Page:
LONDON – Leading IC foundry Taiwan Semiconductor Manufacturing Co. Ltd. plans to announce 3-D IC assembly service as a general offering at the beginning of 2013, according to Maria Marced, president of TSMC Europe.
The technology is called COWOS internally, standing for chip on wafer on substrate and Marced said the company has one year to get all physical design kits and EDA support in place to allow customers to design with COWOS.
TSMC is already working with companies on the use of silicon interposer layers to carry multiple die, such as Xilinx. These "first wave" 3-D customers will be able to continue using external packaging partnerships if they choose. However, when the 3-D IC assembly service is offered TSMC plans that for most customers the 3-D assembly is done by TSMC.
A number of mobile applications processor companies, including Qualcomm and ST-Ericsson, are known to be investigating 3-D IC packaging specifically to make use of wide I/O DRAM which is expected to relieve bandwidth issues and reduced energy consumption.
Marced said that the use of multiple die in components – already commonplace in multi-chip package (MCP) memory for mobile applications – would likely change the nature of IC logic and SoC design. It would allow different functions to be developed on different optimized processes and brought together making use of through silicon vias (TSVs) created in thinned wafers. TSMC is offering a TSV-first approach to 3-D IC stacking.
Marced argued that large amounts of non-volatile memory or wide I/O DRAM could be introduced into application processors without having to include such technologies in leading-edge logic processes.
"We believe there is a good way of achieving performance while saving power and real-estate, which is advanced packaging," said Marced. Developers could stack an embedded flash device in 40-nm on an application processor in 28- or 20-nm, Marced argued.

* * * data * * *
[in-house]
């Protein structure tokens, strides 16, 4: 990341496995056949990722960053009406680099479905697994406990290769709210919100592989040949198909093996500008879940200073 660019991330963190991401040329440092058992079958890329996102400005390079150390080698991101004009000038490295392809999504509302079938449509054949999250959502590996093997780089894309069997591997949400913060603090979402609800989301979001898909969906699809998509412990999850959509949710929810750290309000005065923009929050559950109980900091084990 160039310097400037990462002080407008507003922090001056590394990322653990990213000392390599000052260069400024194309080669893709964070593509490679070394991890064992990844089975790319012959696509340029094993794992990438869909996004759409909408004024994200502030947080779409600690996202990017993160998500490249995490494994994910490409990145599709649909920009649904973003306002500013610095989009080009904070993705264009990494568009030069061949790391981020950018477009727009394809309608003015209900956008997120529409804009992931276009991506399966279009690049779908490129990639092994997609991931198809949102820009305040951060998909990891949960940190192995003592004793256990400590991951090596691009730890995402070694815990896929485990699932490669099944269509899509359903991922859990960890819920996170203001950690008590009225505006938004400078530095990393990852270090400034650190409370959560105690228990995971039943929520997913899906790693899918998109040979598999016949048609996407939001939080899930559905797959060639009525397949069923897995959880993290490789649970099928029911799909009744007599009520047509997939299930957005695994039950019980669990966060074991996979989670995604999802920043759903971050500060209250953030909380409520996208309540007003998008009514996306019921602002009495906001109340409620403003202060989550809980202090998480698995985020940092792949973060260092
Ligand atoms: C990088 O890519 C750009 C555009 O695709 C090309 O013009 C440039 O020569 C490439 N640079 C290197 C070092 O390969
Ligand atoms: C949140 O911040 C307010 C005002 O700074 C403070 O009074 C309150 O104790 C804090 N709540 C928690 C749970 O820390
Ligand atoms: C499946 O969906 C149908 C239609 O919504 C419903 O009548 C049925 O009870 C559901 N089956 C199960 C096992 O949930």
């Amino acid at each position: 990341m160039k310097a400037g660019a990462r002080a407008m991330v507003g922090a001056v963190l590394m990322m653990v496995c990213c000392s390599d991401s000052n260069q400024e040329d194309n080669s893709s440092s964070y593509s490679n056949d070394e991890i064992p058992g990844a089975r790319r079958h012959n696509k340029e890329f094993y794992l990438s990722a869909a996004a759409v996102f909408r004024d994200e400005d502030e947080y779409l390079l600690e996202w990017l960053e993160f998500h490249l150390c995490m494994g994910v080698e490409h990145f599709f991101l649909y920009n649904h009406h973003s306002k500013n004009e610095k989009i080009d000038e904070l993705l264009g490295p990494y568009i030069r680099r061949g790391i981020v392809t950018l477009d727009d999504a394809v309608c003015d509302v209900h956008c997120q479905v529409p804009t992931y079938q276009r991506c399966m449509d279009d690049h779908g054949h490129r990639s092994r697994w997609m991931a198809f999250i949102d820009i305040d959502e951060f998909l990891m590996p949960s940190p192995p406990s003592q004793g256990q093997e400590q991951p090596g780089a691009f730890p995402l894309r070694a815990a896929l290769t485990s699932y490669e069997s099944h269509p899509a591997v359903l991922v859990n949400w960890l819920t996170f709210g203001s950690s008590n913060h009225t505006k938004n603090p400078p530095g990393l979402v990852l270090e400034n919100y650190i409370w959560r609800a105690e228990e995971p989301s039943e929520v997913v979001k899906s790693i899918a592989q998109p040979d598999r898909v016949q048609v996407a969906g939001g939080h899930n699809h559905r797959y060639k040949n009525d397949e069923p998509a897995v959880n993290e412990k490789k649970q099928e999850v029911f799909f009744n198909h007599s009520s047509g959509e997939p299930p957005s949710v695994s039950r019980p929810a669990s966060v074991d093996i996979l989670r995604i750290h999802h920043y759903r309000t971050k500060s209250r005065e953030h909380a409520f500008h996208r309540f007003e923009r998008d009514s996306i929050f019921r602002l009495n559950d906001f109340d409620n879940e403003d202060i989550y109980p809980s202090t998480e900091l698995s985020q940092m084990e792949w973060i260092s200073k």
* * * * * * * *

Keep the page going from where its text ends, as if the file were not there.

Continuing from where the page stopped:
What remains unclear is whether TSMC is prepared to assemble die from different vendors, such as memory die from specialist manufacturers as part of its 3-D IC assembly service.
It is also a possibility that this assembly transition could result in TSMC offering some standard die for inclusion in 3-D stacks as part of its portfolion of IP. "It could be that the IP goes upstream, but one thing we are very careful of is that we will never compete with our customers. We will remain a pure foundry supplier," said Marced.
TSMC will eventually win given its high volume history with big chip companies. One stop is convenient for these types of businesses and what TSMC is offering makes sense.
How ever, I don't think this bodes well for smaller companies and startups of tomorrow who can really innovate with applications and required processors enabled by 3D stacking. They may not have the volumes high enough to be even get their emails replied to by TSMC!
TSMC has to compete against Samsung which already holds many of the cards
Samsung might come out the big winner in the 3D wars !
To gain the most ( speed, power saving, cost ) out of the pain involved in 3D TSV, co-ordination of die floor - plans for shortest interconnect length would be critical.
Samsung can control everything themselves. They already
- fab APs for Apple ( A... A6 ) now at 28 nm
- design and build their own ARM based APs
- have 40 % market share in DRAM ( down to 30 nm ) and NAND ( 20 nm )
- showed a year ago REAL 3-D memory stacks( not vaporware or computer graphics, unlike some other claims ), complete w/ bandwidth measurements & SEMs of x - section )
- builds their own substrates
Fabless wonders who depend on TSMC for high margins and market share in the Smart Phone / Tablet segment might be sweating.
David Patterson, known for his pioneering research that led to RAID, clusters and more, is part of a team at UC Berkeley that recently made its RISC-V processor architecture an open source hardware offering. We talk with Patterson and one of his colleagues behind the effort about the opportunities they see, what new kinds of designs they hope to enable and what it means for today’s commercial processor giants such as Intel, ARM and Imagination Technologies.